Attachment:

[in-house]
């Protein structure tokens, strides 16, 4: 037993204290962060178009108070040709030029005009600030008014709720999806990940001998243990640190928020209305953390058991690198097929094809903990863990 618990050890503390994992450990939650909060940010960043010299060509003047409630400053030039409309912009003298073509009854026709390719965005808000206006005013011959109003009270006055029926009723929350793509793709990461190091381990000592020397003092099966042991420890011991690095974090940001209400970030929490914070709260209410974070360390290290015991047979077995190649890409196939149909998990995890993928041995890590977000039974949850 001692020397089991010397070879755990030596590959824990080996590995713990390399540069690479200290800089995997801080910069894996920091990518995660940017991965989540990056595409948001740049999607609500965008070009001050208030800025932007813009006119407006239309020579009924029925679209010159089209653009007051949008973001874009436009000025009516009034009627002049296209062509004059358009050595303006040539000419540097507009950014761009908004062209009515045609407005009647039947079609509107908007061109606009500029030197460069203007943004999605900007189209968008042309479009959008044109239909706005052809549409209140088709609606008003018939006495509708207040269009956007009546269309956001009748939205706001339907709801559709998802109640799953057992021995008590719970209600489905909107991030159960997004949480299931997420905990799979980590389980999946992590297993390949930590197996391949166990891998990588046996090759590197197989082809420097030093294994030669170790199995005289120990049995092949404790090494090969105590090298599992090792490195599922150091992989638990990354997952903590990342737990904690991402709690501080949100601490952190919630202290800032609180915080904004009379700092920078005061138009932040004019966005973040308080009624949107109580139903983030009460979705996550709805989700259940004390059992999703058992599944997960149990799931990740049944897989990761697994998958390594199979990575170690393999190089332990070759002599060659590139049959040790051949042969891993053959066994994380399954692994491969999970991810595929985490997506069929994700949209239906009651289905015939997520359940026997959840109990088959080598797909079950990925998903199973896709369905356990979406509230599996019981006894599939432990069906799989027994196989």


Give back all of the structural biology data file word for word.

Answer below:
[in-house]
């Protein structure tokens, strides 16, 4: 037993204290962060178009108070040709030029005009600030008014709720999806990940001998243990640190928020209305953390058991690198097929094809903990863990 618990050890503390994992450990939650909060940010960043010299060509003047409630400053030039409309912009003298073509009854026709390719965005808000206006005013011959109003009270006055029926009723929350793509793709990461190091381990000592020397003092099966042991420890011991690095974090940001209400970030929490914070709260209410974070360390290290015991047979077995190649890409196939149909998990995890993928041995890590977000039974949850 001692020397089991010397070879755990030596590959824990080996590995713990390399540069690479200290800089995997801080910069894996920091990518995660940017991965989540990056595409948001740049999607609500965008070009001050208030800025932007813009006119407006239309020579009924029925679209010159089209653009007051949008973001874009436009000025009516009034009627002049296209062509004059358009050595303006040539000419540097507009950014761009908004062209009515045609407005009647039947079609509107908007061109606009500029030197460069203007943004999605900007189209968008042309479009959008044109239909706005052809549409209140088709609606008003018939006495509708207040269009956007009546269309956001009748939205706001339907709801559709998802109640799953057992021995008590719970209600489905909107991030159960997004949480299931997420905990799979980590389980999946992590297993390949930590197996391949166990891998990588046996090759590197197989082809420097030093294994030669170790199995005289120990049995092949404790090494090969105590090298599992090792490195599922150091992989638990990354997952903590990342737990904690991402709690501080949100601490952190919630202290800032609180915080904004009379700092920078005061138009932040004019966005973040308080009624949107109580139903983030009460979705996550709805989700259940004390059992999703058992599944997960149990799931990740049944897989990761697994998958390594199979990575170690393999190089332990070759002599060659590139049959040790051949042969891993053959066994994380399954692994491969999970991810595929985490997506069929994700949209239906009651289905015939997520359940026997959840109990088959080598797909079950990925998903199973896709369905356990979406509230599996019981006894599939432990069906799989027994196989």